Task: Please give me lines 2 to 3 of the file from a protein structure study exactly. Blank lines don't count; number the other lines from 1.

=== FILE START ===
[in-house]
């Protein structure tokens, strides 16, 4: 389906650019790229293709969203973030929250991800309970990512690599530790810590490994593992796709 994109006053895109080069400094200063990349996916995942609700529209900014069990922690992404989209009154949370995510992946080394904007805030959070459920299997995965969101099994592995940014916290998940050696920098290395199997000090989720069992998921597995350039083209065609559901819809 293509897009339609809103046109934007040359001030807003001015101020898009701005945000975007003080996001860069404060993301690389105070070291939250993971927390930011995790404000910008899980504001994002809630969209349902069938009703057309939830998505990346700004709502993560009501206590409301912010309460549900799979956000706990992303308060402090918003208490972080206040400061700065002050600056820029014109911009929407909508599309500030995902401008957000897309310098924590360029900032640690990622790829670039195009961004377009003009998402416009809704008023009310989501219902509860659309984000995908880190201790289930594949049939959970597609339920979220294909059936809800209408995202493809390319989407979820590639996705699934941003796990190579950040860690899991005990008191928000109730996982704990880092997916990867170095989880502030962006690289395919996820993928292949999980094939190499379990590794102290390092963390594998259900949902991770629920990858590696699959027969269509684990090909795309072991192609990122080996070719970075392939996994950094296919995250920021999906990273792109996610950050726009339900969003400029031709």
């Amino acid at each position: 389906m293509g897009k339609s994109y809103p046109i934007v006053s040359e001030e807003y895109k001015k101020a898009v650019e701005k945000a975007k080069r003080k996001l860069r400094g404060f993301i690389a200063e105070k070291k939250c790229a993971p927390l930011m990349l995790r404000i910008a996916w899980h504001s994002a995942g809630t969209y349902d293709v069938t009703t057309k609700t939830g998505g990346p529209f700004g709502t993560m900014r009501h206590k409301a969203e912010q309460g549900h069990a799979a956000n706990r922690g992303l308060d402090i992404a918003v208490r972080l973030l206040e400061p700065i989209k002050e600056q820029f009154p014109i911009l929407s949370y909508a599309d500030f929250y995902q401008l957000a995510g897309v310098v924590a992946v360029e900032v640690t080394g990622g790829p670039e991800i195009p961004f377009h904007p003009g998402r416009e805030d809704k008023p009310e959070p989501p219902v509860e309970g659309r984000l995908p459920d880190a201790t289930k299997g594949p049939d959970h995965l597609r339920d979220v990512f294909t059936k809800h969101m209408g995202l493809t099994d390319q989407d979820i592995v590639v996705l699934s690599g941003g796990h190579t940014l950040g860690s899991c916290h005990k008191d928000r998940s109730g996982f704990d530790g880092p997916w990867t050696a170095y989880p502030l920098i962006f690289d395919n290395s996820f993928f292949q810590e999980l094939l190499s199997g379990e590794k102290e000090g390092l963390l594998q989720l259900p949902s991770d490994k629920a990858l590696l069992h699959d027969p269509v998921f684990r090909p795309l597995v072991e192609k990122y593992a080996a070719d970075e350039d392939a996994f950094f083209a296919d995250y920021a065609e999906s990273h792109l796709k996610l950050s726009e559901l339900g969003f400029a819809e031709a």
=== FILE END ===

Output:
């Protein structure tokens, strides 16, 4: 389906650019790229293709969203973030929250991800309970990512690599530790810590490994593992796709 994109006053895109080069400094200063990349996916995942609700529209900014069990922690992404989209009154949370995510992946080394904007805030959070459920299997995965969101099994592995940014916290998940050696920098290395199997000090989720069992998921597995350039083209065609559901819809 293509897009339609809103046109934007040359001030807003001015101020898009701005945000975007003080996001860069404060993301690389105070070291939250993971927390930011995790404000910008899980504001994002809630969209349902069938009703057309939830998505990346700004709502993560009501206590409301912010309460549900799979956000706990992303308060402090918003208490972080206040400061700065002050600056820029014109911009929407909508599309500030995902401008957000897309310098924590360029900032640690990622790829670039195009961004377009003009998402416009809704008023009310989501219902509860659309984000995908880190201790289930594949049939959970597609339920979220294909059936809800209408995202493809390319989407979820590639996705699934941003796990190579950040860690899991005990008191928000109730996982704990880092997916990867170095989880502030962006690289395919996820993928292949999980094939190499379990590794102290390092963390594998259900949902991770629920990858590696699959027969269509684990090909795309072991192609990122080996070719970075392939996994950094296919995250920021999906990273792109996610950050726009339900969003400029031709």
């Amino acid at each position: 389906m293509g897009k339609s994109y809103p046109i934007v006053s040359e001030e807003y895109k001015k101020a898009v650019e701005k945000a975007k080069r003080k996001l860069r400094g404060f993301i690389a200063e105070k070291k939250c790229a993971p927390l930011m990349l995790r404000i910008a996916w899980h504001s994002a995942g809630t969209y349902d293709v069938t009703t057309k609700t939830g998505g990346p529209f700004g709502t993560m900014r009501h206590k409301a969203e912010q309460g549900h069990a799979a956000n706990r922690g992303l308060d402090i992404a918003v208490r972080l973030l206040e400061p700065i989209k002050e600056q820029f009154p014109i911009l929407s949370y909508a599309d500030f929250y995902q401008l957000a995510g897309v310098v924590a992946v360029e900032v640690t080394g990622g790829p670039e991800i195009p961004f377009h904007p003009g998402r416009e805030d809704k008023p009310e959070p989501p219902v509860e309970g659309r984000l995908p459920d880190a201790t289930k299997g594949p049939d959970h995965l597609r339920d979220v990512f294909t059936k809800h969101m209408g995202l493809t099994d390319q989407d979820i592995v590639v996705l699934s690599g941003g796990h190579t940014l950040g860690s899991c916290h005990k008191d928000r998940s109730g996982f704990d530790g880092p997916w990867t050696a170095y989880p502030l920098i962006f690289d395919n290395s996820f993928f292949q810590e999980l094939l190499s199997g379990e590794k102290e000090g390092l963390l594998q989720l259900p949902s991770d490994k629920a990858l590696l069992h699959d027969p269509v998921f684990r090909p795309l597995v072991e192609k990122y593992a080996a070719d970075e350039d392939a996994f950094f083209a296919d995250y920021a065609e999906s990273h792109l796709k996610l950050s726009e559901l339900g969003f400029a819809e031709a």